Video 1. Sent Away Boys.

As opposed to traditional scholarship through text, where can multimodalities take us? 

What differentiates anthropological scholarship and makes ethnography exceptional is its ability to offer its audiences with rich, vivid and deeply descriptive portraits of people and places. In an era of instant-connectivity where it not only possible to live-stream images and videos from the field, but also to transport the viewer into the landscape of a place they are interested in learning more about (via immersive VR), relying on text alone as the primary medium for storytelling, to me, seems incredibly limiting. Multimodal approaches have the ability to engage the different “sensory” and experiential modes of learning (see Bailenson 2018; Pink 2011), which, whether we like it or not, are increasingly the dominant modes familiar to our students and increasingly our interlocutors. While a film or a multimodal account might fall short of offering the broader context that can be gained by reading a scholarly paper or book, and therefore does not seek to supplant textual scholarship, when presented in tandem with it, multimodal scholarship can offer the kind of affective and emotive experience necessary to understand the human condition at a level that can rarely be accomplished by writing alone.


Figures 1, 2 and 3. Harjant Gill (dir.) and his production team filming Sent Away Boys in Dhudike Village (Punjab, India) in 2015.

In this way, this shift to multimodality within anthropology is also reflective of shifts in thinking about how anthropological scholarship is circulated. Historically, our discipline has placed a greater emphasis on written accounts as perhaps the more reliable and “legitimate” form of scholarly output. While there have been important interventions in the nature of ethnographic storytelling and how we deal with questions of representation (see “Writing Culture” debate),[2] the entrenched hierarchies within existing structures of knowledge production and circulation that values written scholarship above (and often at the cost of excluding) films and media-based scholarship, continues to be upheld in academic institutions, scholarly journals, and at annual meetings and conferences. Often the resistance to change, to trying novice approaches and to showcasing multimodal research is rooted more in the familiarity with traditional way of doing things, rather than skepticism of some of the newer approaches. However, as the “business” of academia changes and adapts to the increasing technocratization of education (online journals, interactive textbooks, instant streaming, etc.), we will inevitably see a shift from primarily text-based scholarship to multimodal scholarship. In fact, the publication of this essay in American Anthropologist (our flagship journal) and the coinciding name change of the new section from “Visual Anthropology” to “Multimodal Anthropologies” was made possible only after the journal seized to exit as a “printed” volume (in 2013), and went entirely digital/online—which led to opening up of a space for experimentation and alternative modes of scholarly engagement, and ultimately, the “Multimodal Anthropologies”[3] section. This section currently exists as a hybrid section of the journal that features video, photos, drawings, music, performance, etc. Parts of the scholarship featured in this section is included in the “printer-friendly” version of the journal that resides behind the publisher’s paywall, while other “multimodal parts” are featured on a linked online database that is publicly accessible, and will continue grow as online-content production and streaming becomes more accessible and user-friendly.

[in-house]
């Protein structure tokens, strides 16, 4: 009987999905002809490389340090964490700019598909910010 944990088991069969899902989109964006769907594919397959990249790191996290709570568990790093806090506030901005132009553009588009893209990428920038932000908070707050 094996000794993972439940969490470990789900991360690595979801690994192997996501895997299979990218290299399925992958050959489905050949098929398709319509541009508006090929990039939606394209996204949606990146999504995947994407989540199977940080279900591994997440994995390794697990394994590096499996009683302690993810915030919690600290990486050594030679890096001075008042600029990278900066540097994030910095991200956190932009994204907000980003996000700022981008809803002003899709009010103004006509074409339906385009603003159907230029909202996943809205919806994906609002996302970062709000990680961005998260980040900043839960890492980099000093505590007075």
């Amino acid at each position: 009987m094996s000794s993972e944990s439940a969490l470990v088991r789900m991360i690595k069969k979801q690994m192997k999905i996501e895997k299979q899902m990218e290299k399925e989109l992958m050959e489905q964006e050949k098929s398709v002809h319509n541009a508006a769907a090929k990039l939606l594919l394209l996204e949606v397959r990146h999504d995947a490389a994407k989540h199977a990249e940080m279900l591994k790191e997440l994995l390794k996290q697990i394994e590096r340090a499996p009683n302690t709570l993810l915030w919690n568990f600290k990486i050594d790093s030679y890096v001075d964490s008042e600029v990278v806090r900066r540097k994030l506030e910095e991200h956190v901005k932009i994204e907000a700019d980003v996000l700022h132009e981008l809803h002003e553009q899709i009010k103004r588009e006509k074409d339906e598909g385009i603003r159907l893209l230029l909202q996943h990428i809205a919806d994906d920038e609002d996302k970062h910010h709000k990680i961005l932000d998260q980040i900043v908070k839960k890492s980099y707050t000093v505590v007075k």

Figures 4 and 5. Harjant Gill (dir.) sharing Sent Away Boys with one of the families featured in the film (in Kotkapura, Punjab) in 2016.

What do you see as the relevance of multimodalities/visual media beyond anthropology for social studies in general?